Indiana Gov. Mike Pence has signed a bill that makes his state the second to ban abortion because of a fetal abnormality. The measure also criminalizes the procedure when motivated solely because of factors such as the fetus' sex or race.
Pence called it a "comprehensive pro-life measure that affirms the value of all human life" in a statement.
But as Indiana Public Broadcasting's Brandon Smith tells our Newscast unit, even some anti-abortion lawmakers thought the legislation was a step too far:
"Several state lawmakers. including Republicans who've authored anti-abortion legislation in the past, argued vehemently against it. They said the measure, which bans abortions performed because of a fetus' characteristics, demeans women and lacks compassion.
"One lawmaker said it signals a return to the time of backroom abortions. Doctors urged the governor to veto the bill, warning that patients could feel pressure to lie to their doctors."
Supporters of the bill say it "protects people with disabilities from discrimination — saving the lives, for instance, of those with Down syndrome," as Brandon reports.
"We are pleased that our state values life no matter an individual's potential disability, gender or race," Mike Fichter, the head of Indiana Right to Life, said in a statement.
The head of Planned Parenthood of Indiana and Kentucky condemned the bill. "It is clear the governor is more comfortable practicing medicine without a license than behaving a responsible lawyer, as he picks and chooses which constitutional rights are appropriate," Betty Cockrum said in a statement, according to The Associated Press.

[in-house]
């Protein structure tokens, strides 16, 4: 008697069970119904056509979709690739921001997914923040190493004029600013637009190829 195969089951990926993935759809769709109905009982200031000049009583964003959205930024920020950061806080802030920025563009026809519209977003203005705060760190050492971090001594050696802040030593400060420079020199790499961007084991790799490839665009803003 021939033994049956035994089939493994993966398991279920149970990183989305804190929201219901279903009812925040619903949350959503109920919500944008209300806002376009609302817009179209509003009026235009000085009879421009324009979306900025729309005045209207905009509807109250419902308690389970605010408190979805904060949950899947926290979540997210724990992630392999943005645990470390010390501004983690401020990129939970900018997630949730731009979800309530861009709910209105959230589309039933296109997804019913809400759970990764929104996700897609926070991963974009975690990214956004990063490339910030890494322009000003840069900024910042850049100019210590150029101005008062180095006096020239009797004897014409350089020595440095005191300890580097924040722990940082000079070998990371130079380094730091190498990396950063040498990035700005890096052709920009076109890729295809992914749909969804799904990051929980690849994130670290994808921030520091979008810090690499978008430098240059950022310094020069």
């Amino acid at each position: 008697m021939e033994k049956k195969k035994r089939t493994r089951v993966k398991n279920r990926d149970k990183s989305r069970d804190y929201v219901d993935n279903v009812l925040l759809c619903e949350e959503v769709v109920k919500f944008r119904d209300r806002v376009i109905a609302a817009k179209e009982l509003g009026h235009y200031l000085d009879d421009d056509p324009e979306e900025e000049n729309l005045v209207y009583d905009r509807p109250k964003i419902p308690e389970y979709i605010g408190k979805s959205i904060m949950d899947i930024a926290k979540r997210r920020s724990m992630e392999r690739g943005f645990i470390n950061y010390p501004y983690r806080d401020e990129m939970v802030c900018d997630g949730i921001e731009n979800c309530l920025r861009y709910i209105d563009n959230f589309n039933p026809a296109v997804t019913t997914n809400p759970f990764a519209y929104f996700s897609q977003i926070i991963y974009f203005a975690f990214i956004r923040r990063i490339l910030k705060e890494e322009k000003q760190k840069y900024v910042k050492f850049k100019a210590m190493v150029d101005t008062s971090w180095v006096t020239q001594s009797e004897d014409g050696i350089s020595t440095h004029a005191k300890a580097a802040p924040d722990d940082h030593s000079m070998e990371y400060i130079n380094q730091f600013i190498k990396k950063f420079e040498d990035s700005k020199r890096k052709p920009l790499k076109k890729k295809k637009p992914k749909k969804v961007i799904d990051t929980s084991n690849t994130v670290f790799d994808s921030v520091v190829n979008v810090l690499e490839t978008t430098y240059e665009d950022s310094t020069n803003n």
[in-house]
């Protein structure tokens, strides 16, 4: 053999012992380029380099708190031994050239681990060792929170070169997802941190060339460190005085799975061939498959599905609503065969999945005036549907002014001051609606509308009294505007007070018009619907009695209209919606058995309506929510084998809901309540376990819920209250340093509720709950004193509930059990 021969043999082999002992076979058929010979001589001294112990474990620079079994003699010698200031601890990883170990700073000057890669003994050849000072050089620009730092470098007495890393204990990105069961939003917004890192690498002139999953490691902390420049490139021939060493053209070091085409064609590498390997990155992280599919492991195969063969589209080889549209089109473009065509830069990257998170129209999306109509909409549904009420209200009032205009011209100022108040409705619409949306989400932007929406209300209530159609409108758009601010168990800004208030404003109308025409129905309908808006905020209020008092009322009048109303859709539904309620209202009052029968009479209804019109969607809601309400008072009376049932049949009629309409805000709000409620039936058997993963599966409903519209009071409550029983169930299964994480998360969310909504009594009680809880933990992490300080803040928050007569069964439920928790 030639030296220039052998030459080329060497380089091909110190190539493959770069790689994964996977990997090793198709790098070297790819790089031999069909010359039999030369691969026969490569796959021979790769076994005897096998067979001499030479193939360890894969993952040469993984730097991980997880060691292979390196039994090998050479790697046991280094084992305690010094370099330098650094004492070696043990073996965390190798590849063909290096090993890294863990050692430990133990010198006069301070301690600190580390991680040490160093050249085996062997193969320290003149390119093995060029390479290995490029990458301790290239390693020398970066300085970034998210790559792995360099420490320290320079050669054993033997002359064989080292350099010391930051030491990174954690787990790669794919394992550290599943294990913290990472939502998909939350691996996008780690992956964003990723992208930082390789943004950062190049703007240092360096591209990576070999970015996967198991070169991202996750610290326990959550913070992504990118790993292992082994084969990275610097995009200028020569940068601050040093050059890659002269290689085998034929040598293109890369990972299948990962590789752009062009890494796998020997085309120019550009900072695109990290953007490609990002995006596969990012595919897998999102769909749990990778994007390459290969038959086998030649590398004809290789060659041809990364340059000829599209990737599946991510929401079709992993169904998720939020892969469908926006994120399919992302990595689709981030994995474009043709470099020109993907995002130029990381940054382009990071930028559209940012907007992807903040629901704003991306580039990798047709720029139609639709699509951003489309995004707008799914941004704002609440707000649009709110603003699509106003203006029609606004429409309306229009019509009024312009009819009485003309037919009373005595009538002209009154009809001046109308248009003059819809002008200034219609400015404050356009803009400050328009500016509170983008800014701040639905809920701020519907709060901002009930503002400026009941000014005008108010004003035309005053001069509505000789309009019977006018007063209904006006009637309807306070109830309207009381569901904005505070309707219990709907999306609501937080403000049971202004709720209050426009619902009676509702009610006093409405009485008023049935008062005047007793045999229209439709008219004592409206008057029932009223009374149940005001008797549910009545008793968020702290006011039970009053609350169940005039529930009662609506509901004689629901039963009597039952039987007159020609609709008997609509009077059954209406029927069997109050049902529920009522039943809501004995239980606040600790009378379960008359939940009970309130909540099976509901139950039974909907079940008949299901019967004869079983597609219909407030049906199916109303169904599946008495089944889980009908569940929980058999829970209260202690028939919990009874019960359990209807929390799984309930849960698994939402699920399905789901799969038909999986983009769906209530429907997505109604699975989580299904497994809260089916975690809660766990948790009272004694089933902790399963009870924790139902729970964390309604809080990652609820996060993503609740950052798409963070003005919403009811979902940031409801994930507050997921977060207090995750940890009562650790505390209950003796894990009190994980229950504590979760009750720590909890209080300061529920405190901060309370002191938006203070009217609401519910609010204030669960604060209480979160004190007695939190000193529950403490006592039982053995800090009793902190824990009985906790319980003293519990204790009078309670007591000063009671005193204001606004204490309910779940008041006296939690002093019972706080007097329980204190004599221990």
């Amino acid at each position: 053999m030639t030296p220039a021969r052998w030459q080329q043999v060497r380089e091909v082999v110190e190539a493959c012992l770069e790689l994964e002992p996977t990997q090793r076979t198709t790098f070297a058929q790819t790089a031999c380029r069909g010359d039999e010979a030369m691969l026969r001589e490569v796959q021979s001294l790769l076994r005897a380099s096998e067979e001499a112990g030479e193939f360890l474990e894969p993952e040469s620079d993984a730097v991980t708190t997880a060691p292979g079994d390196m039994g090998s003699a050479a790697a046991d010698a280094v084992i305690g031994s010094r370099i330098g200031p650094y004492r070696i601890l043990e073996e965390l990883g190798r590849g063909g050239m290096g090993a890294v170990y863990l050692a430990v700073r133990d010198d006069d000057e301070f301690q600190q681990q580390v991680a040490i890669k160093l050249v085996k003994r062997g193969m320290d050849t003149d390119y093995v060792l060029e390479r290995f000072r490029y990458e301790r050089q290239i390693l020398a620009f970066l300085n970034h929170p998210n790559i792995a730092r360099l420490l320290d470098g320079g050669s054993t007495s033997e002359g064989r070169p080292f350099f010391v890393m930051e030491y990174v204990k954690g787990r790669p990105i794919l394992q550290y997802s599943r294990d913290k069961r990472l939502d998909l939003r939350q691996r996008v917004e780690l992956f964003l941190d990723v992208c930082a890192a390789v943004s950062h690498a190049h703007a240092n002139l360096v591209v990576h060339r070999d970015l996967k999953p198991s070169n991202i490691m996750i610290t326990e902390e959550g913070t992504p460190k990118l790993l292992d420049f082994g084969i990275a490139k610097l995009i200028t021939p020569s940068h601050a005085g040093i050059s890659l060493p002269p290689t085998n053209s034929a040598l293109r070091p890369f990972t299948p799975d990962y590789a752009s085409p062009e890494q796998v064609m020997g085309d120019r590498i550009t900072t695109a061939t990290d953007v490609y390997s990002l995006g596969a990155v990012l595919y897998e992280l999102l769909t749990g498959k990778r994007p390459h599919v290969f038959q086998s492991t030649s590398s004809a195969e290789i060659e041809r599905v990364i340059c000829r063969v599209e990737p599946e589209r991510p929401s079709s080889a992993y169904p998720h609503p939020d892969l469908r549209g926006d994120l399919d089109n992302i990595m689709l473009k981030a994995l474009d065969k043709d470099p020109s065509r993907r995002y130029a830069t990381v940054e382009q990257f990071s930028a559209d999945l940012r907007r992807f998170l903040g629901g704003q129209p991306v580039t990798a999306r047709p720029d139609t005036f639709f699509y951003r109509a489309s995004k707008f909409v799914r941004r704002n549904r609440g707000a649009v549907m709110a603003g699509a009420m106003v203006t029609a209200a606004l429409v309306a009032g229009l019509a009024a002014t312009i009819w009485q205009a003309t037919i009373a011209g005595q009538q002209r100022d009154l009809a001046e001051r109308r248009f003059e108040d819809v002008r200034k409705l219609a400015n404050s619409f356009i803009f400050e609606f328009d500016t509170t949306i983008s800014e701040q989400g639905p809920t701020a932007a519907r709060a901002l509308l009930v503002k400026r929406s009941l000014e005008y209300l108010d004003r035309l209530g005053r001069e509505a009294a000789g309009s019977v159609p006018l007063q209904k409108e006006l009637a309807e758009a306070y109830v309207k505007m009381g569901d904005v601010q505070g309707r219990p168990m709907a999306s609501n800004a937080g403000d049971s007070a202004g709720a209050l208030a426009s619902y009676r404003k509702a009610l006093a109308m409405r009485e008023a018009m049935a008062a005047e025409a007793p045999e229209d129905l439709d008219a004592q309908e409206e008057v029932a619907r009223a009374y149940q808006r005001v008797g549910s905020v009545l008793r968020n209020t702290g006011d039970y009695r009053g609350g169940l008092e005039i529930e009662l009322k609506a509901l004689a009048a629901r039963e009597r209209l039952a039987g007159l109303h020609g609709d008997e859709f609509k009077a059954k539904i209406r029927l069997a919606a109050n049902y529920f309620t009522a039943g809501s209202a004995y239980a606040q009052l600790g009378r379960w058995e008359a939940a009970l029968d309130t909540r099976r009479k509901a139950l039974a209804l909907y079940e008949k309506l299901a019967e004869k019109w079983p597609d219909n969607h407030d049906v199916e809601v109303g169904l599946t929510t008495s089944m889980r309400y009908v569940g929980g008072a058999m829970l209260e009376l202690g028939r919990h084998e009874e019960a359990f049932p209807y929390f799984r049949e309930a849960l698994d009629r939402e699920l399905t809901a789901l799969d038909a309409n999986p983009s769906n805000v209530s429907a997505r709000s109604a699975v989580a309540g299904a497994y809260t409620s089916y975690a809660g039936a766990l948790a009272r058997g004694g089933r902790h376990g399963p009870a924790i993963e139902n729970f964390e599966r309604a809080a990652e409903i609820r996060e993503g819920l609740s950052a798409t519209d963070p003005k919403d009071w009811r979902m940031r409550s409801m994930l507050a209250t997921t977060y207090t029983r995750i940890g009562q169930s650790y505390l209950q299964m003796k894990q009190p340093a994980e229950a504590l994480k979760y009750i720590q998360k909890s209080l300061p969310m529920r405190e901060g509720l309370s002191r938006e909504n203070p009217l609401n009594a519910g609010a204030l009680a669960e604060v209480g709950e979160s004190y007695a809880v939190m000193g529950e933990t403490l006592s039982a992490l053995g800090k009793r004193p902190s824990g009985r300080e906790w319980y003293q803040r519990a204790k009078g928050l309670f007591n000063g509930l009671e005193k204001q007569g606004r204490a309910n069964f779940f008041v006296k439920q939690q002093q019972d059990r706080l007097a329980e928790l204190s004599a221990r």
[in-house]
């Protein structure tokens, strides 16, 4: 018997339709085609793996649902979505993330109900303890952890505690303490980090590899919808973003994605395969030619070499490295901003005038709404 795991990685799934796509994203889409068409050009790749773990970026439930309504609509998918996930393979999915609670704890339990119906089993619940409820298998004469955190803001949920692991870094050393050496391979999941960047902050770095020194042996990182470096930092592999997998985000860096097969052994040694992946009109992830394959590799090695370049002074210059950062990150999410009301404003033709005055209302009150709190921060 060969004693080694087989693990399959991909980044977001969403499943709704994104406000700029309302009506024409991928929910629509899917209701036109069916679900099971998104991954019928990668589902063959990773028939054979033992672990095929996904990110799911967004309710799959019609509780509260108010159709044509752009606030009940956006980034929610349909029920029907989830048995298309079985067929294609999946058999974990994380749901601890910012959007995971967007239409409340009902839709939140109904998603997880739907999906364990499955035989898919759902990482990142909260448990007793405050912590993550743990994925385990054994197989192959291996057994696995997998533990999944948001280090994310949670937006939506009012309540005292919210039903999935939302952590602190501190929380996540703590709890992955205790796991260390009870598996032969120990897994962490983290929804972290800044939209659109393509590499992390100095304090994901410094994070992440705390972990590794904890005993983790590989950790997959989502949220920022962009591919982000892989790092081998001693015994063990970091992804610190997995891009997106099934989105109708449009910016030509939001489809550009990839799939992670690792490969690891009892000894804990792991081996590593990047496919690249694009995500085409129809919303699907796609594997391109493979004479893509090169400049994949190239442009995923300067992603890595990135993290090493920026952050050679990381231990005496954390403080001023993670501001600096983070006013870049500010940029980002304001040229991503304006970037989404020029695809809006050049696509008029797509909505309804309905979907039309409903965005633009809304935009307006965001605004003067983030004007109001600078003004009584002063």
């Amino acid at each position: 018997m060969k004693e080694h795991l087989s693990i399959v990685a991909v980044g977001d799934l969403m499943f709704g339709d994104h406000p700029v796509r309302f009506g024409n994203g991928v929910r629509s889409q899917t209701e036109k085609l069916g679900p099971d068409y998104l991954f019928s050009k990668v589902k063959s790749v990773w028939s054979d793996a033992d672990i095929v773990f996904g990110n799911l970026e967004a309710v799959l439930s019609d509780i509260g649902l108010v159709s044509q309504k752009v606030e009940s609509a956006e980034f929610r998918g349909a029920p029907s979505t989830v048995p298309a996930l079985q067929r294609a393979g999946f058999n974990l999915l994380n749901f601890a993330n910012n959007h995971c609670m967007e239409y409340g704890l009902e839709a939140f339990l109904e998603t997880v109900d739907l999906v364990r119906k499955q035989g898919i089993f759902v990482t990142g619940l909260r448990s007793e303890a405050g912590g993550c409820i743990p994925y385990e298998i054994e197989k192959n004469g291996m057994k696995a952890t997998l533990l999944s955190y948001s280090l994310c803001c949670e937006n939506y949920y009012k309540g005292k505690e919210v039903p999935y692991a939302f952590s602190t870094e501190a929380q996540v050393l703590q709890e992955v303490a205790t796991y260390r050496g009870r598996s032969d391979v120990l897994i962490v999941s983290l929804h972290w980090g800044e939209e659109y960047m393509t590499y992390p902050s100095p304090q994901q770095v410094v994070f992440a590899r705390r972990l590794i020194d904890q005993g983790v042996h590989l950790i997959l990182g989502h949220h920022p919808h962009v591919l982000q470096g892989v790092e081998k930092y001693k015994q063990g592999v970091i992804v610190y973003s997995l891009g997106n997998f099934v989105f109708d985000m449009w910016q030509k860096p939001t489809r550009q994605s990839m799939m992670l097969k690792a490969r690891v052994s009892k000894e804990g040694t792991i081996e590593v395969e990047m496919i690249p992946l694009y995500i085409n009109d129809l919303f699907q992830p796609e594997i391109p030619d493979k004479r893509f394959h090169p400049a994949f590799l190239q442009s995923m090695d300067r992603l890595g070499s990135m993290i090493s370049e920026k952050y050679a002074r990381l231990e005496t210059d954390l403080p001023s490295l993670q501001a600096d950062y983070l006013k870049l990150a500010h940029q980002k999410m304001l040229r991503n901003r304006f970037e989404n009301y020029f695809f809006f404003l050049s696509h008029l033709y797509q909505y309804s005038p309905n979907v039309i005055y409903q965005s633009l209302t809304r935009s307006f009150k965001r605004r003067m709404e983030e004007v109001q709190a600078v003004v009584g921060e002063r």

The news service reports that Pence "signed the measure just hours ahead of his deadline to take action on the proposal approved by the Republican-dominated Legislature two weeks ago, the governor's office said." It adds the measure is set to come into force in June, though the local Planned Parenthood branch has "said it will ask a court to block the measure before that can happen."
As NPR's Jennifer Ludden reports, "North Dakota was the first state to pass such a ban, in 2013, although abortion providers say it's difficult to enforce. The law depends on a woman declaring the anomaly as her reason to abort. Indiana's law goes further — it also bans abortion based on race, sex, national origin, ancestry, and color."
The bill also holds doctors legally liable for such abortions. Additionally, "the law restricts fetal tissue donation and requires doctors performing abortions to have admitting privileges at a hospital or to have an agreement with a doctor who does," The New York Times reports.
"Seeing them all in one place, that is very striking," Dawn Johnsen, a law professor at Indiana University, tells the Times. "It's like the kitchen sink: Everything that isn't already in the law. And the law is already really restrictive."